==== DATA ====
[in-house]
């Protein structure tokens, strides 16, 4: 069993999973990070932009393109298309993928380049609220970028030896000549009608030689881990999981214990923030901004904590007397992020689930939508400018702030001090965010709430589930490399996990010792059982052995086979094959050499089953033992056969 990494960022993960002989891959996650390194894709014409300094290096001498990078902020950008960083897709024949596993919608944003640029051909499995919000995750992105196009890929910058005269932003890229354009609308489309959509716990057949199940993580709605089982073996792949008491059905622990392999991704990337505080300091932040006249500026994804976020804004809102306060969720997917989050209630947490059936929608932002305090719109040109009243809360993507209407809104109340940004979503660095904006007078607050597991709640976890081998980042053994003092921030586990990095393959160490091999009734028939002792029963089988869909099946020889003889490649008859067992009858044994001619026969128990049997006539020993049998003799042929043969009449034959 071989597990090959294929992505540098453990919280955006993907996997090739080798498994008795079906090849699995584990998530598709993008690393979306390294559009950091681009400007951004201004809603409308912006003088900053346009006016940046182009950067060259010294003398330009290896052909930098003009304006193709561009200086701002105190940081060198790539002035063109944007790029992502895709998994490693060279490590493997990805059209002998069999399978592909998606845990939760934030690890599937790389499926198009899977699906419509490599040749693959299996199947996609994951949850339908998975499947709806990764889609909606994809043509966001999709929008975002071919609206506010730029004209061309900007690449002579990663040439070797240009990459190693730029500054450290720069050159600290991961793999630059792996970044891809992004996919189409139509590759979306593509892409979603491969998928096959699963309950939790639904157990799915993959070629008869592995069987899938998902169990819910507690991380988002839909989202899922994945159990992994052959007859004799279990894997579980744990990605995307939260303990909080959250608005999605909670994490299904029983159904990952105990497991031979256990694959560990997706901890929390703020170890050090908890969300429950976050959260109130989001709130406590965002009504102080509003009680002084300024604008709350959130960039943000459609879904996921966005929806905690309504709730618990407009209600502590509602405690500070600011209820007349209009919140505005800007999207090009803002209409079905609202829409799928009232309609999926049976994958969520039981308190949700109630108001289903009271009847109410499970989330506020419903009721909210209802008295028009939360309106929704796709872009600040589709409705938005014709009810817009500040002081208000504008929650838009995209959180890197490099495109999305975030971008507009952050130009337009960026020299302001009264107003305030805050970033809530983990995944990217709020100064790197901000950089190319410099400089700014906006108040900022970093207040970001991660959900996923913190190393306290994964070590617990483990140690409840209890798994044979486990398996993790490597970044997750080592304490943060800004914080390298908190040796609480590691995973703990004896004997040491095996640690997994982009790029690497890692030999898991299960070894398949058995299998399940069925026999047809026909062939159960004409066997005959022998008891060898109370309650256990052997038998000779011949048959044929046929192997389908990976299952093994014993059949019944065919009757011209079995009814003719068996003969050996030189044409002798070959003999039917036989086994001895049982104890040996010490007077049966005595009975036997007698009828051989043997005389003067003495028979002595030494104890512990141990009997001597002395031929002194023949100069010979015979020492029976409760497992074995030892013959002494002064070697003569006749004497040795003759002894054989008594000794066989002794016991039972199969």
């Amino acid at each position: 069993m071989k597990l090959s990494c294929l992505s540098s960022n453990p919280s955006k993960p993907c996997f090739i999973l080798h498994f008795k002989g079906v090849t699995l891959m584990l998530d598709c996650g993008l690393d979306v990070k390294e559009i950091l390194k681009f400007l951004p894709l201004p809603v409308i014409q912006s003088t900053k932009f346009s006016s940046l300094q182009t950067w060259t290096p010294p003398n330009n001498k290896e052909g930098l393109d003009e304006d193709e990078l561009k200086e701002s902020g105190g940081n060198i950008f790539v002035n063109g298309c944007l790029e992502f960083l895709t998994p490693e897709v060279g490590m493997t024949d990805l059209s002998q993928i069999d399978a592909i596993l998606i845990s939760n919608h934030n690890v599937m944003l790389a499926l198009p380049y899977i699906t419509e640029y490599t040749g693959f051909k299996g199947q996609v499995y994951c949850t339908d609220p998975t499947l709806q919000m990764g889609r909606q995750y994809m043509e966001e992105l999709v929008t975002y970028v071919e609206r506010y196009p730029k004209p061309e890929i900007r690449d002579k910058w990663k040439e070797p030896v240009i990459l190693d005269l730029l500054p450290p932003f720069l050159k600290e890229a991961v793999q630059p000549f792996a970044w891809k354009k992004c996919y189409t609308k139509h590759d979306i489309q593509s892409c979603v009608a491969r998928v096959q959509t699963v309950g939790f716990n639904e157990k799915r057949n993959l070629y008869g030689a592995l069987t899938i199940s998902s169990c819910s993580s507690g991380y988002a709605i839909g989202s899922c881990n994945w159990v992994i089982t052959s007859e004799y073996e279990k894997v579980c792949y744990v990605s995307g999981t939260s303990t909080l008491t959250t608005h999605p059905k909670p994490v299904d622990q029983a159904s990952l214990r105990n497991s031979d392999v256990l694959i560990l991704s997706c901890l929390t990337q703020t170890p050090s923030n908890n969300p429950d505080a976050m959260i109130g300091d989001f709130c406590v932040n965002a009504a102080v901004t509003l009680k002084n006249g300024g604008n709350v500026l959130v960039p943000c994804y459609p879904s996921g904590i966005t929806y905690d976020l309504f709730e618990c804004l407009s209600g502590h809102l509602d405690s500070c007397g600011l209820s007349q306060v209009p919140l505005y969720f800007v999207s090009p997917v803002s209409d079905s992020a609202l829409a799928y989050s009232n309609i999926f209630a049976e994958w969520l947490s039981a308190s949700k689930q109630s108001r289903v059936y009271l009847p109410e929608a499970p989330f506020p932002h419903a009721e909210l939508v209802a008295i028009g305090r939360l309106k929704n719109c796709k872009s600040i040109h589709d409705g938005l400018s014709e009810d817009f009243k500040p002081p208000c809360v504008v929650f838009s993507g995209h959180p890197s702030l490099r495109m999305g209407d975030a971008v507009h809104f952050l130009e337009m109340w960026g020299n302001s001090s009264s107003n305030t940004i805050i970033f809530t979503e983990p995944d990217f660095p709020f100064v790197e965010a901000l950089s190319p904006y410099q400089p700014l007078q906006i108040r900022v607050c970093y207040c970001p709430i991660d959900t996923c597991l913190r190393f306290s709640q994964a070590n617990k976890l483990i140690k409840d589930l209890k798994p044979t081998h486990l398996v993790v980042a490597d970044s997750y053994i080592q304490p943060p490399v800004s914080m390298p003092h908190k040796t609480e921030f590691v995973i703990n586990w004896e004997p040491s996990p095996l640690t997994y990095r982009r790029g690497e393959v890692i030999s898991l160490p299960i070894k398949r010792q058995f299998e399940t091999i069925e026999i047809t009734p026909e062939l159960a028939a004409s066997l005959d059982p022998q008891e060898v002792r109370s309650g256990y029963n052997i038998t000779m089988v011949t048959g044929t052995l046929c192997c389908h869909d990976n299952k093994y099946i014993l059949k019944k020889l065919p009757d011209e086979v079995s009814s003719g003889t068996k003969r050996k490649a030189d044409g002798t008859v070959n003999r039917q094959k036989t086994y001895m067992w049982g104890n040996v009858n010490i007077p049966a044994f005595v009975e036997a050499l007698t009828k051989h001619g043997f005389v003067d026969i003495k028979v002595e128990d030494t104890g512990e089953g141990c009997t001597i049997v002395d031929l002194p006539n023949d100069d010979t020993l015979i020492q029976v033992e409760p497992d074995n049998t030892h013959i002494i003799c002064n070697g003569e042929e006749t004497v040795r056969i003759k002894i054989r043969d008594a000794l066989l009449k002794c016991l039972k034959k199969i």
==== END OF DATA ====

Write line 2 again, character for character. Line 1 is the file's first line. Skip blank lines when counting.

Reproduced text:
């Protein structure tokens, strides 16, 4: 069993999973990070932009393109298309993928380049609220970028030896000549009608030689881990999981214990923030901004904590007397992020689930939508400018702030001090965010709430589930490399996990010792059982052995086979094959050499089953033992056969 990494960022993960002989891959996650390194894709014409300094290096001498990078902020950008960083897709024949596993919608944003640029051909499995919000995750992105196009890929910058005269932003890229354009609308489309959509716990057949199940993580709605089982073996792949008491059905622990392999991704990337505080300091932040006249500026994804976020804004809102306060969720997917989050209630947490059936929608932002305090719109040109009243809360993507209407809104109340940004979503660095904006007078607050597991709640976890081998980042053994003092921030586990990095393959160490091999009734028939002792029963089988869909099946020889003889490649008859067992009858044994001619026969128990049997006539020993049998003799042929043969009449034959 071989597990090959294929992505540098453990919280955006993907996997090739080798498994008795079906090849699995584990998530598709993008690393979306390294559009950091681009400007951004201004809603409308912006003088900053346009006016940046182009950067060259010294003398330009290896052909930098003009304006193709561009200086701002105190940081060198790539002035063109944007790029992502895709998994490693060279490590493997990805059209002998069999399978592909998606845990939760934030690890599937790389499926198009899977699906419509490599040749693959299996199947996609994951949850339908998975499947709806990764889609909606994809043509966001999709929008975002071919609206506010730029004209061309900007690449002579990663040439070797240009990459190693730029500054450290720069050159600290991961793999630059792996970044891809992004996919189409139509590759979306593509892409979603491969998928096959699963309950939790639904157990799915993959070629008869592995069987899938998902169990819910507690991380988002839909989202899922994945159990992994052959007859004799279990894997579980744990990605995307939260303990909080959250608005999605909670994490299904029983159904990952105990497991031979256990694959560990997706901890929390703020170890050090908890969300429950976050959260109130989001709130406590965002009504102080509003009680002084300024604008709350959130960039943000459609879904996921966005929806905690309504709730618990407009209600502590509602405690500070600011209820007349209009919140505005800007999207090009803002209409079905609202829409799928009232309609999926049976994958969520039981308190949700109630108001289903009271009847109410499970989330506020419903009721909210209802008295028009939360309106929704796709872009600040589709409705938005014709009810817009500040002081208000504008929650838009995209959180890197490099495109999305975030971008507009952050130009337009960026020299302001009264107003305030805050970033809530983990995944990217709020100064790197901000950089190319410099400089700014906006108040900022970093207040970001991660959900996923913190190393306290994964070590617990483990140690409840209890798994044979486990398996993790490597970044997750080592304490943060800004914080390298908190040796609480590691995973703990004896004997040491095996640690997994982009790029690497890692030999898991299960070894398949058995299998399940069925026999047809026909062939159960004409066997005959022998008891060898109370309650256990052997038998000779011949048959044929046929192997389908990976299952093994014993059949019944065919009757011209079995009814003719068996003969050996030189044409002798070959003999039917036989086994001895049982104890040996010490007077049966005595009975036997007698009828051989043997005389003067003495028979002595030494104890512990141990009997001597002395031929002194023949100069010979015979020492029976409760497992074995030892013959002494002064070697003569006749004497040795003759002894054989008594000794066989002794016991039972199969």